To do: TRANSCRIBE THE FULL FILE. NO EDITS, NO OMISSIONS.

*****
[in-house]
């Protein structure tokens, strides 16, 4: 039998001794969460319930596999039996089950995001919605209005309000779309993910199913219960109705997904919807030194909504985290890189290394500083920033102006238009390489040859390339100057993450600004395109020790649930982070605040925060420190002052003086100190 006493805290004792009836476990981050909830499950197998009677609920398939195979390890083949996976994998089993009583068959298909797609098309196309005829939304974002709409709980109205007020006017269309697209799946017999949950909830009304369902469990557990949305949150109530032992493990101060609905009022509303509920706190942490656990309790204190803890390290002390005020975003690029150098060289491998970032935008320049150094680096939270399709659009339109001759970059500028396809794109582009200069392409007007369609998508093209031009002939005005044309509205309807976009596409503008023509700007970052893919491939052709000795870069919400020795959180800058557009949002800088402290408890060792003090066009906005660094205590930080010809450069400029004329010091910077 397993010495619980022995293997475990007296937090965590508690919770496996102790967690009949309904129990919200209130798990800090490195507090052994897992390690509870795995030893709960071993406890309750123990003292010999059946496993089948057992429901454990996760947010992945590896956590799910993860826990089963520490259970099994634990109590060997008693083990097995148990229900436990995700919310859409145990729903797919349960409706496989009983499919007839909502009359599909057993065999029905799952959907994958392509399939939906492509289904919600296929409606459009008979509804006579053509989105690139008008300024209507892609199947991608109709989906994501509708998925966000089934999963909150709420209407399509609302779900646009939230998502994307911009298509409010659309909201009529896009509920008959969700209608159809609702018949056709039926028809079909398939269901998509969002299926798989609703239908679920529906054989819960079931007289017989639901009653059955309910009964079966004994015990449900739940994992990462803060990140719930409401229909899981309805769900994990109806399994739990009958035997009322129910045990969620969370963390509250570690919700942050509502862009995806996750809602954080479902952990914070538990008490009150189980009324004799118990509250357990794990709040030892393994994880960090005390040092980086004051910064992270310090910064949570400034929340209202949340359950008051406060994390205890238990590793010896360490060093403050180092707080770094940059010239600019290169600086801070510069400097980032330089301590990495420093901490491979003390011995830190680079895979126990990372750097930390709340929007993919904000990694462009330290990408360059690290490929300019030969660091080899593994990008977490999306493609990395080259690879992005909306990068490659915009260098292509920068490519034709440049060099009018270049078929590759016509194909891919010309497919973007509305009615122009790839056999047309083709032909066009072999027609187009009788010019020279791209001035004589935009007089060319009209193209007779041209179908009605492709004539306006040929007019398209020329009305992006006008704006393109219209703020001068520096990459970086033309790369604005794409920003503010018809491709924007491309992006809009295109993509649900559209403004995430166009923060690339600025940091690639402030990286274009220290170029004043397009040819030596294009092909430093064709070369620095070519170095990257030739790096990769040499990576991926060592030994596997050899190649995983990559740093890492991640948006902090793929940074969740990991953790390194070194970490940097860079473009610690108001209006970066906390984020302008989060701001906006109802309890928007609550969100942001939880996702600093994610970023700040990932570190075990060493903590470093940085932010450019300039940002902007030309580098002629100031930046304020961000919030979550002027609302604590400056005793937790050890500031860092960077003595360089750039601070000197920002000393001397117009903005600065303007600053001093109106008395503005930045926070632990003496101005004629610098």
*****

[in-house]
């Protein structure tokens, strides 16, 4: 039998001794969460319930596999039996089950995001919605209005309000779309993910199913219960109705997904919807030194909504985290890189290394500083920033102006238009390489040859390339100057993450600004395109020790649930982070605040925060420190002052003086100190 006493805290004792009836476990981050909830499950197998009677609920398939195979390890083949996976994998089993009583068959298909797609098309196309005829939304974002709409709980109205007020006017269309697209799946017999949950909830009304369902469990557990949305949150109530032992493990101060609905009022509303509920706190942490656990309790204190803890390290002390005020975003690029150098060289491998970032935008320049150094680096939270399709659009339109001759970059500028396809794109582009200069392409007007369609998508093209031009002939005005044309509205309807976009596409503008023509700007970052893919491939052709000795870069919400020795959180800058557009949002800088402290408890060792003090066009906005660094205590930080010809450069400029004329010091910077 397993010495619980022995293997475990007296937090965590508690919770496996102790967690009949309904129990919200209130798990800090490195507090052994897992390690509870795995030893709960071993406890309750123990003292010999059946496993089948057992429901454990996760947010992945590896956590799910993860826990089963520490259970099994634990109590060997008693083990097995148990229900436990995700919310859409145990729903797919349960409706496989009983499919007839909502009359599909057993065999029905799952959907994958392509399939939906492509289904919600296929409606459009008979509804006579053509989105690139008008300024209507892609199947991608109709989906994501509708998925966000089934999963909150709420209407399509609302779900646009939230998502994307911009298509409010659309909201009529896009509920008959969700209608159809609702018949056709039926028809079909398939269901998509969002299926798989609703239908679920529906054989819960079931007289017989639901009653059955309910009964079966004994015990449900739940994992990462803060990140719930409401229909899981309805769900994990109806399994739990009958035997009322129910045990969620969370963390509250570690919700942050509502862009995806996750809602954080479902952990914070538990008490009150189980009324004799118990509250357990794990709040030892393994994880960090005390040092980086004051910064992270310090910064949570400034929340209202949340359950008051406060994390205890238990590793010896360490060093403050180092707080770094940059010239600019290169600086801070510069400097980032330089301590990495420093901490491979003390011995830190680079895979126990990372750097930390709340929007993919904000990694462009330290990408360059690290490929300019030969660091080899593994990008977490999306493609990395080259690879992005909306990068490659915009260098292509920068490519034709440049060099009018270049078929590759016509194909891919010309497919973007509305009615122009790839056999047309083709032909066009072999027609187009009788010019020279791209001035004589935009007089060319009209193209007779041209179908009605492709004539306006040929007019398209020329009305992006006008704006393109219209703020001068520096990459970086033309790369604005794409920003503010018809491709924007491309992006809009295109993509649900559209403004995430166009923060690339600025940091690639402030990286274009220290170029004043397009040819030596294009092909430093064709070369620095070519170095990257030739790096990769040499990576991926060592030994596997050899190649995983990559740093890492991640948006902090793929940074969740990991953790390194070194970490940097860079473009610690108001209006970066906390984020302008989060701001906006109802309890928007609550969100942001939880996702600093994610970023700040990932570190075990060493903590470093940085932010450019300039940002902007030309580098002629100031930046304020961000919030979550002027609302604590400056005793937790050890500031860092960077003595360089750039601070000197920002000393001397117009903005600065303007600053001093109106008395503005930045926070632990003496101005004629610098």